A/Court Upholds Interim Forfeiture Of Patience Jonathan’s $5.8m, N2.5bn
Appeal Court sitting in Lagos on Friday, upheld the order of interim forfeiture of the sum of $5, 842, 316.66 and N2, 421, 953, 522.78 traced to the accounts former First Lady, Dame Patience Jonathan.
Justice Justice Mojisola Olatoregun of the Federal High Court, Ikoyi, Lagos, had, on April 26, 2017, granted an order of interim forfeiture of the sum N5, 842, 316.66 traced to Patience Jonathan’s account number domiciled with Skye Bank Plc, on the grounds that the money was reasonably suspected to be proceeds of unlawful activities.
The judge had also granted an order of interim forfeiture of the sum of N2, 421, 953, 522.78 surreptitiously kept by Jonathan in another account domiciled with Eco Bank Plc in the name of La Wari Furniture and Baths Limited.
The order for the forfeiture to the Federal Government came following an ex parte application filed by the Economic and Financial Crimes Commission, EFCC.
An operative of the Commission, Musbahu Abubakar, who deposed to the affidavit, had told the court that the former First Lady opened the Skye Bank account on February 7, 2013.
Abubakar had also told Justice Olatoregun that the former First Lady made several United States Dollars cash deposits into the account through a former Special Assistant to former President Jonathan, Waripamo-Owei Dudafa, and a State House steward, Festus Iyoha.
Moving the application for the temporary forfeiture of the money, counsel to the EFCC, Rotimi Oyedepo, had prayed the court to urgently freeze the account so as to prevent her from moving the funds.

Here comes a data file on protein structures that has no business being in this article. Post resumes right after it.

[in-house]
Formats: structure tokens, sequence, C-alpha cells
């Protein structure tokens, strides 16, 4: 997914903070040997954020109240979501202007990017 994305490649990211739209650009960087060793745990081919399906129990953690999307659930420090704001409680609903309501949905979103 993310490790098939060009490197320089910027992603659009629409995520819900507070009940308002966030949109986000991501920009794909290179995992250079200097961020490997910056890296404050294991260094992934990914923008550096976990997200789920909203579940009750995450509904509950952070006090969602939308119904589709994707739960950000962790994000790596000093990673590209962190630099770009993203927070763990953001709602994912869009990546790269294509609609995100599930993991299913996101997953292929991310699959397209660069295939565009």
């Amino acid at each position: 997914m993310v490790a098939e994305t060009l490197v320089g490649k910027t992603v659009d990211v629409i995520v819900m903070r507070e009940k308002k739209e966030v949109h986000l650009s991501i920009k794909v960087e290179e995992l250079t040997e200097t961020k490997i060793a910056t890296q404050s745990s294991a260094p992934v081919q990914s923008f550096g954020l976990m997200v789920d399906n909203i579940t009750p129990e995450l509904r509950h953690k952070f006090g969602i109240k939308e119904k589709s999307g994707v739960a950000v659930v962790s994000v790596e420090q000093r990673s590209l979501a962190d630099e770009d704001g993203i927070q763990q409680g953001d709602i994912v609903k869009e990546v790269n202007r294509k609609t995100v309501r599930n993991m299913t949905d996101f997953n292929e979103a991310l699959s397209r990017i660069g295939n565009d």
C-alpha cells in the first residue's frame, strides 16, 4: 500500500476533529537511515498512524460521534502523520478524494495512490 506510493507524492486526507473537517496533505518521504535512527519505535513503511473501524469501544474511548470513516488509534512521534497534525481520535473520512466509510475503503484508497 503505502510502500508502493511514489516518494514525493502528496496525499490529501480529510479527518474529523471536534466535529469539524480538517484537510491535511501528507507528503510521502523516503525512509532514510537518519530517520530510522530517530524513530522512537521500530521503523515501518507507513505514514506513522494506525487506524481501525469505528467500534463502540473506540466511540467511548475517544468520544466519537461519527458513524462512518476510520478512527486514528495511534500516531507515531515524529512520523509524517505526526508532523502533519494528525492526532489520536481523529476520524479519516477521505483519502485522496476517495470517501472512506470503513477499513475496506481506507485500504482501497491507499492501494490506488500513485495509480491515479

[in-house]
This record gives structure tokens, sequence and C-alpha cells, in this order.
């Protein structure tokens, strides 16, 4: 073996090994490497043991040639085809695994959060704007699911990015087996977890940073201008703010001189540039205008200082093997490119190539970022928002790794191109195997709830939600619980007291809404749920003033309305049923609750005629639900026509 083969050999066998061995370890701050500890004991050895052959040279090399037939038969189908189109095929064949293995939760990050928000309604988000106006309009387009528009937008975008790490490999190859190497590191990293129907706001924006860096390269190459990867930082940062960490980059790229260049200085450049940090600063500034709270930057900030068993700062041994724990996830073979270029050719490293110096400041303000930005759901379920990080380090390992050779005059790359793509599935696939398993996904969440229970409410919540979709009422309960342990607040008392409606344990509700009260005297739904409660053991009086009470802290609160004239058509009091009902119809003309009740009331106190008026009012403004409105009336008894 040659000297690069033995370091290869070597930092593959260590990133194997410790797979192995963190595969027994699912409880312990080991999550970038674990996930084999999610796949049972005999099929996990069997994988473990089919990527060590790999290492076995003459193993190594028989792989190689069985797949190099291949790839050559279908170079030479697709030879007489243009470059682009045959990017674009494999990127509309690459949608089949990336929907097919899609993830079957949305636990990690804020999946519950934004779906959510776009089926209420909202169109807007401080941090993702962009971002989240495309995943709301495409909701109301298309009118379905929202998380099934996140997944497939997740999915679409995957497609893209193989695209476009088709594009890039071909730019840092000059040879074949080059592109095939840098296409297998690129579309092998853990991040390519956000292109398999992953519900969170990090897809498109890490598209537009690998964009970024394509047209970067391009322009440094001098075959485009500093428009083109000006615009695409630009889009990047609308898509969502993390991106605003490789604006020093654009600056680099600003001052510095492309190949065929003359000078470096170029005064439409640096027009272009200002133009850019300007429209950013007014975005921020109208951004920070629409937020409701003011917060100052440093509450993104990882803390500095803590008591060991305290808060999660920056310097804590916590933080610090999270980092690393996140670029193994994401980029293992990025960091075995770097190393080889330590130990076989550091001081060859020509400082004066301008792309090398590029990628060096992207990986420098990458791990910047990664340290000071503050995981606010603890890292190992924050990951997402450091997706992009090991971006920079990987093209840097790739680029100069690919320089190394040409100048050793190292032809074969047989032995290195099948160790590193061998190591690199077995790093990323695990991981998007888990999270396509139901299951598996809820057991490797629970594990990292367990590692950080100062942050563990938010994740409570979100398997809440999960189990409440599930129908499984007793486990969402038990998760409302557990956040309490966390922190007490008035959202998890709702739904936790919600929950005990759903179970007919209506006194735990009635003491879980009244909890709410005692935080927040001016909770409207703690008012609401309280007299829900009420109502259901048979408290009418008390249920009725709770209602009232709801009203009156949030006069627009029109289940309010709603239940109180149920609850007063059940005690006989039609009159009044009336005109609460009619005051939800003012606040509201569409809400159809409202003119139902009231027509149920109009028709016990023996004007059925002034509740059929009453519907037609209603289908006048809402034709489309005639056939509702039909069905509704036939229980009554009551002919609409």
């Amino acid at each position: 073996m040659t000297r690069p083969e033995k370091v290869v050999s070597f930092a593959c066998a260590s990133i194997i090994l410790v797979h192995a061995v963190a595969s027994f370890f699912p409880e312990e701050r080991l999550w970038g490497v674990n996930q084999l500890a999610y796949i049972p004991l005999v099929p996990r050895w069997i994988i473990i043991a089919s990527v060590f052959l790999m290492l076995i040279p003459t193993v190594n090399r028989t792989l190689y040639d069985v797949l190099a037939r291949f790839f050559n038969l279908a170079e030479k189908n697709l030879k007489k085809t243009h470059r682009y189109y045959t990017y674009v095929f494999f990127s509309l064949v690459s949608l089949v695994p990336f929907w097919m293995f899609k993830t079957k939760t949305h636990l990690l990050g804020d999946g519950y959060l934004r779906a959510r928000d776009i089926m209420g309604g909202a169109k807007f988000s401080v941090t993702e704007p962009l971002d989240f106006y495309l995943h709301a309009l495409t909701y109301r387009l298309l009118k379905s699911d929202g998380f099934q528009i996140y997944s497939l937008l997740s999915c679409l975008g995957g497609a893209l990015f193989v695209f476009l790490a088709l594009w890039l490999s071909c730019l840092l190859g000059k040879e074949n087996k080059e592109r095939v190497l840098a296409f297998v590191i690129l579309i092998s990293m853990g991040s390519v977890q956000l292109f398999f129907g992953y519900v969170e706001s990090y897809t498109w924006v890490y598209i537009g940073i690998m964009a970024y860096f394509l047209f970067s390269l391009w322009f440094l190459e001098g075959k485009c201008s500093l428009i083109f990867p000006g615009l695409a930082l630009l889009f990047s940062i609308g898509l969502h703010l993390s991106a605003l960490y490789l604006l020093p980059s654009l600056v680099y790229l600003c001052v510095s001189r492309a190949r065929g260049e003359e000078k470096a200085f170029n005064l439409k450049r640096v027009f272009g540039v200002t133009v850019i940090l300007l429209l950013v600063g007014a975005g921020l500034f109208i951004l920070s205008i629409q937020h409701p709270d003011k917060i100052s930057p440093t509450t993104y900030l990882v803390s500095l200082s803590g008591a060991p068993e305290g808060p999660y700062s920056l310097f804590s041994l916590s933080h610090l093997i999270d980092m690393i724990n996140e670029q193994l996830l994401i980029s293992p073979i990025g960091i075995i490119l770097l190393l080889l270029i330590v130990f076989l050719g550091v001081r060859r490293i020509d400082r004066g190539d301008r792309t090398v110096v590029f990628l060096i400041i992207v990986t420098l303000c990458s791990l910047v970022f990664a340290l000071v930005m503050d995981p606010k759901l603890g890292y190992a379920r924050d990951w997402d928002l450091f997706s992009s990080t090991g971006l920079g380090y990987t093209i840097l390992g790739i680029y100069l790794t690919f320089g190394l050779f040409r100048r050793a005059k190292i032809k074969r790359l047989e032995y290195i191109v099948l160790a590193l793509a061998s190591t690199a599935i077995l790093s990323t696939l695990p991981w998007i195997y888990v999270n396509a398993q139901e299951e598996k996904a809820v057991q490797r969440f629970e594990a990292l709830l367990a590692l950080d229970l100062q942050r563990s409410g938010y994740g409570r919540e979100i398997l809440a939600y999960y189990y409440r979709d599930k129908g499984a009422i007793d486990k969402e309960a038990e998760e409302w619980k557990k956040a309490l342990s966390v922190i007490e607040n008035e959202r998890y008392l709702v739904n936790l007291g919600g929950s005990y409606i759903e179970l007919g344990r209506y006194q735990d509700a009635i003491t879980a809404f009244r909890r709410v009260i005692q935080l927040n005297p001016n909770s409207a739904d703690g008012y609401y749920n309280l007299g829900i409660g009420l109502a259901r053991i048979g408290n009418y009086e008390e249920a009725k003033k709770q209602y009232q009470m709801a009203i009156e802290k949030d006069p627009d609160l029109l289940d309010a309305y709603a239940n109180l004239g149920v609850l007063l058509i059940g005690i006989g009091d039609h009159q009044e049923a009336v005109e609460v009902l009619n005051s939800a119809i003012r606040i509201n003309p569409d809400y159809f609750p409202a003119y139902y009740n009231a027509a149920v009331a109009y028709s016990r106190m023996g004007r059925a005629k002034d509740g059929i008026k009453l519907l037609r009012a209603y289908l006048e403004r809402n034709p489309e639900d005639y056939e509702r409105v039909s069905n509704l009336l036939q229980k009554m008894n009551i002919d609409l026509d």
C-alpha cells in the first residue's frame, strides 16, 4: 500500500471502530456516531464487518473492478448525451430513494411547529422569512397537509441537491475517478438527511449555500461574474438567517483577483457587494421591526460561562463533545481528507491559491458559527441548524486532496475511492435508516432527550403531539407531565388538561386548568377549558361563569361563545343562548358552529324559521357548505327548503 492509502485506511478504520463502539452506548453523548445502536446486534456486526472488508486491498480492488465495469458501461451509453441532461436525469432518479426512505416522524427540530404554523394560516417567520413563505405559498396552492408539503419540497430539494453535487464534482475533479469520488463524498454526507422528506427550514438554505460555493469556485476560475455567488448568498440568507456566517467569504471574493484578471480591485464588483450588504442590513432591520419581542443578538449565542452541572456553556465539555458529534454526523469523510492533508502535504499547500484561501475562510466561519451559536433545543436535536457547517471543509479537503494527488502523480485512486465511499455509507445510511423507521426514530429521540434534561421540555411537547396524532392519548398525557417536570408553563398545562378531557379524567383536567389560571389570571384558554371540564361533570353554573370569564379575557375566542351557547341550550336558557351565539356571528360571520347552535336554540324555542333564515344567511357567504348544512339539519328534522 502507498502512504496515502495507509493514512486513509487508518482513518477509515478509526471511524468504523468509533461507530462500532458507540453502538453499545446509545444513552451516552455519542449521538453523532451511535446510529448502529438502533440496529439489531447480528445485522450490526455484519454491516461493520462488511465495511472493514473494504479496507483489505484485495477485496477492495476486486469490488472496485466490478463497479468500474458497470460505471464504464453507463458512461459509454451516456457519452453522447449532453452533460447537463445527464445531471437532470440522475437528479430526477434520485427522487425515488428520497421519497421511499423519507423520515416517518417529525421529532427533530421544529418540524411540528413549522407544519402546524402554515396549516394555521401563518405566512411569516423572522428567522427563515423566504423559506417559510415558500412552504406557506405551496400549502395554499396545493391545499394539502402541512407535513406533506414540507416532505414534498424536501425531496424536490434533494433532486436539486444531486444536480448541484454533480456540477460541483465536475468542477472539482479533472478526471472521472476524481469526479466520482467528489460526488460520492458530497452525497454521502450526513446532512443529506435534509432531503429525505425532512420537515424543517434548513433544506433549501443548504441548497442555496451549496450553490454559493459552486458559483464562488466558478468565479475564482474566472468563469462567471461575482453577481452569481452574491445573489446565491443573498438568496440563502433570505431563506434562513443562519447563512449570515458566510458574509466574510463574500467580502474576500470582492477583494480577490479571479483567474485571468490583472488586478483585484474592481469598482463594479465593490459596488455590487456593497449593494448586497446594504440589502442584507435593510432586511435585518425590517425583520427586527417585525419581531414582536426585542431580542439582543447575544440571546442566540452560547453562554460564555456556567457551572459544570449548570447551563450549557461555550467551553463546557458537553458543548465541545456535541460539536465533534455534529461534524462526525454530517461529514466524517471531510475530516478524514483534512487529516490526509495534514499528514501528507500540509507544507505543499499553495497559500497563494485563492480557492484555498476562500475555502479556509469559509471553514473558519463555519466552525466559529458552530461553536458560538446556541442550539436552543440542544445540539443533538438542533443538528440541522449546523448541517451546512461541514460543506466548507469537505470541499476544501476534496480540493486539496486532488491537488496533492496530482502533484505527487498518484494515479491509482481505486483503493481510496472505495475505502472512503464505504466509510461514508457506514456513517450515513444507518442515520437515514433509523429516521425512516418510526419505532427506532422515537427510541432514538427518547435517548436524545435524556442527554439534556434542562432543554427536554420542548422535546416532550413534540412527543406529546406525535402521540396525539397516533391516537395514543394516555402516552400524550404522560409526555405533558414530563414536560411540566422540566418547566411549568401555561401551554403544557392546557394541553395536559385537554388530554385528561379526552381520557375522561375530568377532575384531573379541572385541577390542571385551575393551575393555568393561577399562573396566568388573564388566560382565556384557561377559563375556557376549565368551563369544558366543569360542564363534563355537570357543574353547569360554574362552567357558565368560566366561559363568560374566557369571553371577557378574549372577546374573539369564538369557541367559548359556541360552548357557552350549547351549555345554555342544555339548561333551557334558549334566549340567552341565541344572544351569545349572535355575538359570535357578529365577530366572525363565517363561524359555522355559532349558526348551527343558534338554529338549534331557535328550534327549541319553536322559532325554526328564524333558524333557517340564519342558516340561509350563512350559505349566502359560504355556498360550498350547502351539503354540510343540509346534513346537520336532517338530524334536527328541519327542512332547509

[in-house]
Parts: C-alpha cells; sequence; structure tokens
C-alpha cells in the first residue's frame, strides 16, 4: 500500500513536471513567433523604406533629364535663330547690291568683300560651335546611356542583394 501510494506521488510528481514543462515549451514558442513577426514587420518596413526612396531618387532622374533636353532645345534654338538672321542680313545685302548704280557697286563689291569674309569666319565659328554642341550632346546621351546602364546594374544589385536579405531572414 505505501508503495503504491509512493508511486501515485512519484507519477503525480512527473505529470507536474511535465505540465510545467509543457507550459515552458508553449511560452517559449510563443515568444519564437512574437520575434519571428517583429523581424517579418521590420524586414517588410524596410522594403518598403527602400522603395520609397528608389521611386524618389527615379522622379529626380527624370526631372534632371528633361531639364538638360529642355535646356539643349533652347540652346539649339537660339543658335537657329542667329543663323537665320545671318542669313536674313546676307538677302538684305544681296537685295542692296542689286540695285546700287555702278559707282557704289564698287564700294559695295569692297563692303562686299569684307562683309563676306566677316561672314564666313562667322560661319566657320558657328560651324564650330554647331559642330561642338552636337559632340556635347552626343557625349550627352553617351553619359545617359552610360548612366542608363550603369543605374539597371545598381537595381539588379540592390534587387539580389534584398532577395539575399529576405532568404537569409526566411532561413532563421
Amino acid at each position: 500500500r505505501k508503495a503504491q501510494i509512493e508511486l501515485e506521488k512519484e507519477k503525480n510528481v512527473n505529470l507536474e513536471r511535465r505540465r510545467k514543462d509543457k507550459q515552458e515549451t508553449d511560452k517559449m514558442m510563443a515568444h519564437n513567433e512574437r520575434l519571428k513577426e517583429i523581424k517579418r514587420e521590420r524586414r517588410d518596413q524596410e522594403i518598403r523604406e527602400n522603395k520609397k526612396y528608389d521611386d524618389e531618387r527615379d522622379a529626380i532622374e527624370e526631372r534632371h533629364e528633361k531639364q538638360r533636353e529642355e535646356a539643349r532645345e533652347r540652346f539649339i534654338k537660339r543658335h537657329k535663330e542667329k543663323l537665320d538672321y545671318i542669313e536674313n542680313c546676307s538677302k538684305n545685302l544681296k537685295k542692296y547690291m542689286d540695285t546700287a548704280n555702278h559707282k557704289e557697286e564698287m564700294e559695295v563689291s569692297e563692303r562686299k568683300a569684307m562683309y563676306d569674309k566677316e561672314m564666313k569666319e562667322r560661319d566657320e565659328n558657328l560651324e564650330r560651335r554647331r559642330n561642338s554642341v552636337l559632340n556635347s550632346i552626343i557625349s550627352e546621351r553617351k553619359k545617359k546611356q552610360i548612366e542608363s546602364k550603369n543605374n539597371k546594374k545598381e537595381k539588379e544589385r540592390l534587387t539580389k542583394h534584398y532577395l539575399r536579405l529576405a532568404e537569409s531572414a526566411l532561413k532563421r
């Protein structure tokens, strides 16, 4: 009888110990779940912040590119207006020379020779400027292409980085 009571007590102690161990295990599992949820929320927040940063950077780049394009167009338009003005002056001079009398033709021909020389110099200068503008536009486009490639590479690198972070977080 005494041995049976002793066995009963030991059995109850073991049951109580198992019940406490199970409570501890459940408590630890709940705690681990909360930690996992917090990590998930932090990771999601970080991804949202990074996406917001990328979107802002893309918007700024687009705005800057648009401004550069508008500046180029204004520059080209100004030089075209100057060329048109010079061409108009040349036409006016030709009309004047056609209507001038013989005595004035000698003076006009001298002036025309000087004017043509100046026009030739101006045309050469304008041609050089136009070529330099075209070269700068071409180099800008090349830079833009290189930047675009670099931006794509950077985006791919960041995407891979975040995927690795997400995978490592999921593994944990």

In her ruling, Justice Olatoregun had granted the prayers of the EFCC counsel and directed Mrs Jonathan to show cause why the money should not be finally forfeited to the Federal Government.
However, in a bid to set aside the ruling of Justice Olatoregun, the former First Lady, through her team of lawyers led by Mike Ozekhome, SAN, and Ifedayo Adedipe, approached the appellate court to set aside the order of the lower court.
Jonathan’s lawyers also urged the Court of Appeal to declare as unconstitutional the provisions of Sections 17 of the Advance Fee Fraud and Other Fraud Related Offences Act 2006.
However, the appellate court of appeal presided over by Justice Mojeed Owoade upheld the constitutionality of Section 17 and upheld the order of the interim forfeiture of the various sums of money belonging to Jonathan.